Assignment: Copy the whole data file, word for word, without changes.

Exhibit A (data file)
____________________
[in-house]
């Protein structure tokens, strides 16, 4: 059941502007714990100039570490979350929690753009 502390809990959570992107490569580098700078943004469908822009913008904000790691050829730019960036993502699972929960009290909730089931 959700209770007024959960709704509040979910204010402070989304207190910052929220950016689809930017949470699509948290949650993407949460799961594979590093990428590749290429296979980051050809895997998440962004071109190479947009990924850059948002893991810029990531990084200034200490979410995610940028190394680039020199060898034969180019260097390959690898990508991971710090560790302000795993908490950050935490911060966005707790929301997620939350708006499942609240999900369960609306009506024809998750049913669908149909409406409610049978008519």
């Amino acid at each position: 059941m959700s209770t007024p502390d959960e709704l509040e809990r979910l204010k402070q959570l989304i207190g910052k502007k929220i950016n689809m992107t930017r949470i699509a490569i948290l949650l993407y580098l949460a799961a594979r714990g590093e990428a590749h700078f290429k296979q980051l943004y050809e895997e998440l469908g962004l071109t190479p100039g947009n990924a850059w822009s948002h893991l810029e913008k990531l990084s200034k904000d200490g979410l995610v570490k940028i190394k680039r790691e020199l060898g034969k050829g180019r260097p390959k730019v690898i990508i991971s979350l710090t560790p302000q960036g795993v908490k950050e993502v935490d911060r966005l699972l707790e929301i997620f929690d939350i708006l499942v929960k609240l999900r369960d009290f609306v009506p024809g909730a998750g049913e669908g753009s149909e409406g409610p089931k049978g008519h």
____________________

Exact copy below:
[in-house]
């Protein structure tokens, strides 16, 4: 059941502007714990100039570490979350929690753009 502390809990959570992107490569580098700078943004469908822009913008904000790691050829730019960036993502699972929960009290909730089931 959700209770007024959960709704509040979910204010402070989304207190910052929220950016689809930017949470699509948290949650993407949460799961594979590093990428590749290429296979980051050809895997998440962004071109190479947009990924850059948002893991810029990531990084200034200490979410995610940028190394680039020199060898034969180019260097390959690898990508991971710090560790302000795993908490950050935490911060966005707790929301997620939350708006499942609240999900369960609306009506024809998750049913669908149909409406409610049978008519």
């Amino acid at each position: 059941m959700s209770t007024p502390d959960e709704l509040e809990r979910l204010k402070q959570l989304i207190g910052k502007k929220i950016n689809m992107t930017r949470i699509a490569i948290l949650l993407y580098l949460a799961a594979r714990g590093e990428a590749h700078f290429k296979q980051l943004y050809e895997e998440l469908g962004l071109t190479p100039g947009n990924a850059w822009s948002h893991l810029e913008k990531l990084s200034k904000d200490g979410l995610v570490k940028i190394k680039r790691e020199l060898g034969k050829g180019r260097p390959k730019v690898i990508i991971s979350l710090t560790p302000q960036g795993v908490k950050e993502v935490d911060r966005l699972l707790e929301i997620f929690d939350i708006l499942v929960k609240l999900r369960d009290f609306v009506p024809g909730a998750g049913e669908g753009s149909e409406g409610p089931k049978g008519h």